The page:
No cross without Christ
When no one expects it, when they are least prepared for it, that is precisely when the hidden monster of terrorism reappears. The goal of this horrible monster is to ensure that we always live in fear.
The Romans invented crucifixion to instill fear in all breakers of the law, and they imposed it in the territories they conquered, including the land of Jesus. Their methods created villages that were submissive, but which internally harbored rancor and resentment toward their oppressors. Their crosses were emblems of death and destruction.
Jesus turns the cross into a paradoxical and attractive instrument of life: “And when I am lifted up from the earth, I will draw everyone to myself.” (John 12:32)
The shadow of the cross was present in the cultural ambience of Jesus, disseminating fear. Upon discerning the saving will of God, his Father, Jesus forged a new wisdom with that instrument of fear from which all fled, teaching us to walk toward the cross, teaching us how to embrace the cross in order to convert it, through love, into a fount of life.
The cross of Jesus is not an invitation to be submissive or masochistic when faced with injustice and suffering. By uniting himself to the cross in a loving embrace, Jesus transformed it into a new weapon that is capable of giving life, the weapon that is capable of defeating those who establish their power through violence by their own hand, their blinding beauty, their overwhelming intelligence or the seduction of their worldly riches.
The cross of Jesus is a scandal to the Jews and foolishness the Gentiles, but for believers of all races and nations, it is the strength and wisdom of God. (see 1 Corinthians 1:22-24)
For those who believe in Jesus, we are ready to become missionaries of the cross. Missionaries of that scandalous cross that carries Jesus, a cross that is not empty, a cross that has acquired a new dimension — a loving dimension that transforms suffering into joy and pain into perfection of life, only if it originates from love that is self-giving as Jesus taught us.
There is no Jesus without the cross
As believers, we cannot be authentic missionaries if we do not boldly preach “Christ, and him crucified,” resplendent by the coherence of our lives and the faith we profess. (1 Corinthians 2:2)
To be missionaries of Jesus is to be missionaries of the cross. Only if we have had a loving and personal encounter with Jesus, like the apostle Paul and all of the women and men we call saints, will we be capable of joyfully embracing the cross. If not, the cross becomes terror and death. That loving encounter of Jesus gives new wisdom to the presence of the cross in our lives. St. Paul eloquently expresses this paradox in the First Letter to the Corinthians saying: “Consider your own calling, brothers. Not many of you were wise by human standards, not many were powerful, not many were of noble birth. Rather, God chose the foolish of the world to shame the wise, and God chose the weak of the world to shame the strong, and God chose the lowly and despised of the world, those who count for nothing, to reduce to nothing those who are something, so that no human being might boast before God.” (1 Corinthians 1:26-29)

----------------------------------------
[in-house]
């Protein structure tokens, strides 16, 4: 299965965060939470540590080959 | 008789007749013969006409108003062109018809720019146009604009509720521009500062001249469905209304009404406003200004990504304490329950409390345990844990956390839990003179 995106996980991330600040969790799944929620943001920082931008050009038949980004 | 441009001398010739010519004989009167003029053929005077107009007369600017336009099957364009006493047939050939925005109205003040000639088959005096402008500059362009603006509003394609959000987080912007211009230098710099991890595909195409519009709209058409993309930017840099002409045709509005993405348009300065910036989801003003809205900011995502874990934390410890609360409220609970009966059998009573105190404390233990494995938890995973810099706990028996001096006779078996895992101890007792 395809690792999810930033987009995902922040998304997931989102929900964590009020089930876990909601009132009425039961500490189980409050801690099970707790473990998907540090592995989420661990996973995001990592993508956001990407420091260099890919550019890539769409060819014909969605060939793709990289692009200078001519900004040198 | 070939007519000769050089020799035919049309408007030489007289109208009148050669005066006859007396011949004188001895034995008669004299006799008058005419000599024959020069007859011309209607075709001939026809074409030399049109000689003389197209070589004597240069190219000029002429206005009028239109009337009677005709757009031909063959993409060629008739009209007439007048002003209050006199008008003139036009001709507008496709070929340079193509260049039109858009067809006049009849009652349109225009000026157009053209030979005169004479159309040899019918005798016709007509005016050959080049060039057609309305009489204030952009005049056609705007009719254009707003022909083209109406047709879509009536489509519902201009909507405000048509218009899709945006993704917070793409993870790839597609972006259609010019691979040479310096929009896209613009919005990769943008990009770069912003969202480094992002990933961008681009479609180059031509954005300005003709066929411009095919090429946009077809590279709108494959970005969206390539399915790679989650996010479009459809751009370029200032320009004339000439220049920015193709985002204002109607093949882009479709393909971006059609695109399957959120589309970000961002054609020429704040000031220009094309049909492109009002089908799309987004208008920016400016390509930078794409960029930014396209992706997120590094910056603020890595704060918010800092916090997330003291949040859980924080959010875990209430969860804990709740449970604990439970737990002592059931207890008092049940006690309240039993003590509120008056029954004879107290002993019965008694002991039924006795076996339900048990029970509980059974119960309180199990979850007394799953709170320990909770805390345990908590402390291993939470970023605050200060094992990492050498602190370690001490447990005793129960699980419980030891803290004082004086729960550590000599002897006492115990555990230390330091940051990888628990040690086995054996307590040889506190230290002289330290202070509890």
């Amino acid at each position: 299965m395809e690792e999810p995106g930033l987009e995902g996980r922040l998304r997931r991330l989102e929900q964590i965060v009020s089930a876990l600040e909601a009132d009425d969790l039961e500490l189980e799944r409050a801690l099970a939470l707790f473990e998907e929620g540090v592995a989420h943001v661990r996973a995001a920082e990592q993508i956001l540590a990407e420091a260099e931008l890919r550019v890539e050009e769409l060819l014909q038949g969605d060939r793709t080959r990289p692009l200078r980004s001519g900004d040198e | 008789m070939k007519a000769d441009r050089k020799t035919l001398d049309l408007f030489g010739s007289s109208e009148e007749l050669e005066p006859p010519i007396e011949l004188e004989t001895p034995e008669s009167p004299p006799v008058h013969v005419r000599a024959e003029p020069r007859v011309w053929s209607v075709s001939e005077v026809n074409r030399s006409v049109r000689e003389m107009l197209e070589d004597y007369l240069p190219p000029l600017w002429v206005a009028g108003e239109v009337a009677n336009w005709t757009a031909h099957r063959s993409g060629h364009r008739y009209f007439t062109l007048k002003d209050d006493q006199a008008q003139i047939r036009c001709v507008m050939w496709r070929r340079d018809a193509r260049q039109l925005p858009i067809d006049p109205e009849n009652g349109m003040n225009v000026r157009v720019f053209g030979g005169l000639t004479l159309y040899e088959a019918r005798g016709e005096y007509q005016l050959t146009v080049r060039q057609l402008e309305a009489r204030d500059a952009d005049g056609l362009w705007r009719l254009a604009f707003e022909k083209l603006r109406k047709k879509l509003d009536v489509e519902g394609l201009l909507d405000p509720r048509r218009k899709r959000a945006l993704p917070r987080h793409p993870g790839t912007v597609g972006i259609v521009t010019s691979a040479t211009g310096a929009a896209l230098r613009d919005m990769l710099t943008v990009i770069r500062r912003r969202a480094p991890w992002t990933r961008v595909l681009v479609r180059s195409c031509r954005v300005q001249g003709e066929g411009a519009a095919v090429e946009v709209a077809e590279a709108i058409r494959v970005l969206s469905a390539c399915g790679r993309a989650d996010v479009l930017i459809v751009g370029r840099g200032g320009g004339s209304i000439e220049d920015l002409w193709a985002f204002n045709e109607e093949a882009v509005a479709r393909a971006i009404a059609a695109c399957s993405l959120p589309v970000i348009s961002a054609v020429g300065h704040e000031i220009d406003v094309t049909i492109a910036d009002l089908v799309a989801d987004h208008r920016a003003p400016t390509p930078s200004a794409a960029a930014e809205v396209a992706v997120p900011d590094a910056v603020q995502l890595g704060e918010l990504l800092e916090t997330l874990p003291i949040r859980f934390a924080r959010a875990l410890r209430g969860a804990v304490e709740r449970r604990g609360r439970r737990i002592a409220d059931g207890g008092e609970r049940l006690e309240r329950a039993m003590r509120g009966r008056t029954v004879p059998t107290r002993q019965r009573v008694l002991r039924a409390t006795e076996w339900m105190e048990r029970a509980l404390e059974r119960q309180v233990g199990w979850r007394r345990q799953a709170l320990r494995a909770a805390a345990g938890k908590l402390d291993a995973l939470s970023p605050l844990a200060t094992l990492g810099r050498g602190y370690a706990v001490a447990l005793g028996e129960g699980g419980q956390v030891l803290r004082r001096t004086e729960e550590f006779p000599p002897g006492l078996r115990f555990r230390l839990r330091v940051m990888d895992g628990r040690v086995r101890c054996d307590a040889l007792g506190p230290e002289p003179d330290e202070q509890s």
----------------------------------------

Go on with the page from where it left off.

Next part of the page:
The cross of suffering in our own lives will become scandal for us if as missionaries we don’t embrace it as an instrument that frees us from spiritual death. “Do not be afraid of those who kill the body but cannot kill the soul; rather, be afraid of the one who can destroy both soul and body in Gehenna.” (Matthew 10:28)
Before the terrifying manifestations of violence in our society today, we, missionaries of the scandalous cross of Jesus, will continue to trust that the same Jesus who defeated death, nailed to a cross for love, will give us the strength to continue serving, to continue searching for new forms of forgiveness, reconciliation, fraternity, justice and joy with that wisdom that can only come from God.
The holy women and men who have had a loving encounter with Jesus know that lovers share their most intimate joys and sorrows. That is why the Venerable Conchita Cabrera of Armida lovingly reproached her beloved Jesus saying, “If you don’t give me your cross and thorns, then don’t say that you love me.”
Mary shared that intimate and silent cross in Nazareth and also in Calvary, in the saving love of her son.
Read the Spanish version of this column.
Northwest Catholic - March 2018
Eusebio Elizondo, M.Sp.S., is auxiliary bishop of Seattle and vicar for Hispanic ministry.Website: www.seattlearchdiocese.org/Archdiocese/auxiliaries.aspx